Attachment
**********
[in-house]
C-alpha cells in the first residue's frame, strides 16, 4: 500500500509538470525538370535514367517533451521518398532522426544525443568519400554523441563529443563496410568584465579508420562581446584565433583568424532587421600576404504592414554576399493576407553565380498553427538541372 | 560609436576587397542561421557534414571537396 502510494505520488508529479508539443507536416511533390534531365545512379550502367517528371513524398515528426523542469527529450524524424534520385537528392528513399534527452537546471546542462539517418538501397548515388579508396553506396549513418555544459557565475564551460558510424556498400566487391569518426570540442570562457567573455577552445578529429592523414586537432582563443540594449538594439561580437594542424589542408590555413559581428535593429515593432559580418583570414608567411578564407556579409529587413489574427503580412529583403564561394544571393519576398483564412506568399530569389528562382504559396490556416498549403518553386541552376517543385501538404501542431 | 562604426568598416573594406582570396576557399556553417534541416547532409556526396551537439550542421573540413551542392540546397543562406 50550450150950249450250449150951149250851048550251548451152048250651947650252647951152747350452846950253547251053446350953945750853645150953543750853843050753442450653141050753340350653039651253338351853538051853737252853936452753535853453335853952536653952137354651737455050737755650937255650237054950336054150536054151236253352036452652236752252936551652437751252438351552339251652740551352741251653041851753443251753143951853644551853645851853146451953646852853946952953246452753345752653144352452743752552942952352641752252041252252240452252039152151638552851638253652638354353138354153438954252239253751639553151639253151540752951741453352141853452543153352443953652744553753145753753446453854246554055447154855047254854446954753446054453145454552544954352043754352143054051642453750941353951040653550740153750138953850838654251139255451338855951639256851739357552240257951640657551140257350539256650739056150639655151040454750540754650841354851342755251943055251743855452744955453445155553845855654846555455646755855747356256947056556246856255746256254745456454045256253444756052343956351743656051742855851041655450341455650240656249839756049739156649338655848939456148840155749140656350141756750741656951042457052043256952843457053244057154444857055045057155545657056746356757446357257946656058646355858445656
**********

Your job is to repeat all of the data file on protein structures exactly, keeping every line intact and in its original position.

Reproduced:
[in-house]
C-alpha cells in the first residue's frame, strides 16, 4: 500500500509538470525538370535514367517533451521518398532522426544525443568519400554523441563529443563496410568584465579508420562581446584565433583568424532587421600576404504592414554576399493576407553565380498553427538541372 | 560609436576587397542561421557534414571537396 502510494505520488508529479508539443507536416511533390534531365545512379550502367517528371513524398515528426523542469527529450524524424534520385537528392528513399534527452537546471546542462539517418538501397548515388579508396553506396549513418555544459557565475564551460558510424556498400566487391569518426570540442570562457567573455577552445578529429592523414586537432582563443540594449538594439561580437594542424589542408590555413559581428535593429515593432559580418583570414608567411578564407556579409529587413489574427503580412529583403564561394544571393519576398483564412506568399530569389528562382504559396490556416498549403518553386541552376517543385501538404501542431 | 562604426568598416573594406582570396576557399556553417534541416547532409556526396551537439550542421573540413551542392540546397543562406 50550450150950249450250449150951149250851048550251548451152048250651947650252647951152747350452846950253547251053446350953945750853645150953543750853843050753442450653141050753340350653039651253338351853538051853737252853936452753535853453335853952536653952137354651737455050737755650937255650237054950336054150536054151236253352036452652236752252936551652437751252438351552339251652740551352741251653041851753443251753143951853644551853645851853146451953646852853946952953246452753345752653144352452743752552942952352641752252041252252240452252039152151638552851638253652638354353138354153438954252239253751639553151639253151540752951741453352141853452543153352443953652744553753145753753446453854246554055447154855047254854446954753446054453145454552544954352043754352143054051642453750941353951040653550740153750138953850838654251139255451338855951639256851739357552240257951640657551140257350539256650739056150639655151040454750540754650841354851342755251943055251743855452744955453445155553845855654846555455646755855747356256947056556246856255746256254745456454045256253444756052343956351743656051742855851041655450341455650240656249839756049739156649338655848939456148840155749140656350141756750741656951042457052043256952843457053244057154444857055045057155545657056746356757446357257946656058646355858445656